Kittenforce! aka. telling your users when your instance is down for maintenance

The other day, Scott (check out his blog here) and I were at work chatting about the security trailhead superbadge (specifically, my domain). When you have a custom domain for your salesforce instance, you can customise your login page (or replace it entirely).

I then decided that a would make the login page far better, and hence;

After this, I went to login to a sandbox to do some actual work, only to be greeted with the ‘Please check your username and password. If you still can’t log in, contact your Salesforce administrator.’ message.

I was fairly sure I hadn’t forgotten my password, so I tried it again… nope. same thing.

What I had forgotten, was the fact that the daily deployment to that environment was happening, and as such all users except for the DevOps team were frozen out.

Which got me thinking… If I can put kittens on the login page, then why not some useful information too.

So, that evening I built this;

The concept is fairly simple, when you put an environment into ‘Maintenance’ mode (e.g during a deployment, etc) it freezes all users, excluding a defined list (e.g the DevOps team, system admins) and changes the login page to show a message informing the users of this.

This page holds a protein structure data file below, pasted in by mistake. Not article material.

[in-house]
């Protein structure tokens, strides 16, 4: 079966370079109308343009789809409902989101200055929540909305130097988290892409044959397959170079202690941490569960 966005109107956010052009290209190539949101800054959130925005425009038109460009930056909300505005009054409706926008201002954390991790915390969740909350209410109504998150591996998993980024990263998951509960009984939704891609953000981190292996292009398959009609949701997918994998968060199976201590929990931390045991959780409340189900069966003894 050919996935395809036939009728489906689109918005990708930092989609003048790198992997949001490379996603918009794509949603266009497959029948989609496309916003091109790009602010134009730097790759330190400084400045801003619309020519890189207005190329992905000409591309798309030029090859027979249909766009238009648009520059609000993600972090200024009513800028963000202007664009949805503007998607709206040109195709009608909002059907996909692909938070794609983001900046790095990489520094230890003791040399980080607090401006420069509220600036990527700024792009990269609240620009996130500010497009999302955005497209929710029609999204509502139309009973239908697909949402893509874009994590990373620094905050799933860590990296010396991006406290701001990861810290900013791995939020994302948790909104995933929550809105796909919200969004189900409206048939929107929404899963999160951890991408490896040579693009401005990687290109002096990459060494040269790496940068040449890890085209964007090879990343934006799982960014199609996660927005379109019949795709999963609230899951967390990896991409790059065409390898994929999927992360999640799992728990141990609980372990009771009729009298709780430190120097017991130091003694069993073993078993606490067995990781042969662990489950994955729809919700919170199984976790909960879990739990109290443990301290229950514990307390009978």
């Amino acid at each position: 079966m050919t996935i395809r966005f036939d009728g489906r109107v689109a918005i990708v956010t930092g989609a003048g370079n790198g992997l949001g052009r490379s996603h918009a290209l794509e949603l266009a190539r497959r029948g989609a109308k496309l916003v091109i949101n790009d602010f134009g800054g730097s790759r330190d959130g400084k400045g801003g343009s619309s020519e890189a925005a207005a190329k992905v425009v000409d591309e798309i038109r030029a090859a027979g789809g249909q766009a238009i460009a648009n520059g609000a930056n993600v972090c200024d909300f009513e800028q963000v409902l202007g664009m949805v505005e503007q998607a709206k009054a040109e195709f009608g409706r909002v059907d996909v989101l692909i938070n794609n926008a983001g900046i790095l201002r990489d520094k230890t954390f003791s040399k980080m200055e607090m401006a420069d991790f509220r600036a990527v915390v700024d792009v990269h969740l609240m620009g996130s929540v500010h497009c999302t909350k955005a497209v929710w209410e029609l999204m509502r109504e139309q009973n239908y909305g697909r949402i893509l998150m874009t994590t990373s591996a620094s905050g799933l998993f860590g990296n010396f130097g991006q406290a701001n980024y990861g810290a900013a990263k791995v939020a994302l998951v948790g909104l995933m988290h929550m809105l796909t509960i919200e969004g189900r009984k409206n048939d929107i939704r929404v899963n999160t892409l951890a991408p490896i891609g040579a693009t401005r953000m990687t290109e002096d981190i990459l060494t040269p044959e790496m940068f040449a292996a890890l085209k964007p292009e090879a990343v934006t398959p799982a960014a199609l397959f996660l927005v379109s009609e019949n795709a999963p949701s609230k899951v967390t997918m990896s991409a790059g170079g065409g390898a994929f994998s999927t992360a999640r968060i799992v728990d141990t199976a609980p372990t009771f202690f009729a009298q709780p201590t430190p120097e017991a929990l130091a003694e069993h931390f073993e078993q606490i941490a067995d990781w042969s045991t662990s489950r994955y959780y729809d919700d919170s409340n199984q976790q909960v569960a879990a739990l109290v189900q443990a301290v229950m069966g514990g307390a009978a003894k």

When you are finished and disable maintenance mode, it will unfreeze all users and change the login page message back.

It uses a custom object to store a list of users who were frozen before the environment entered maintenance mode to ensure they stay frozen once the environment is changed back to normal mode.

The actual page itself is hosted from a site, and is configured via a custom setting and custom metadata, which includes allowing them to be override by other pages.

If you would like to try this in your org, click here for the unmanaged package

For installation instructions, see this post.

I would love to hear any feedback you have, feel free to comment below.

1 thought on “Kittenforce! aka. telling your users when your instance is down for maintenance”

  1. Pingback: Maintenance Mode Package Installation Guide – mickwheelz musings

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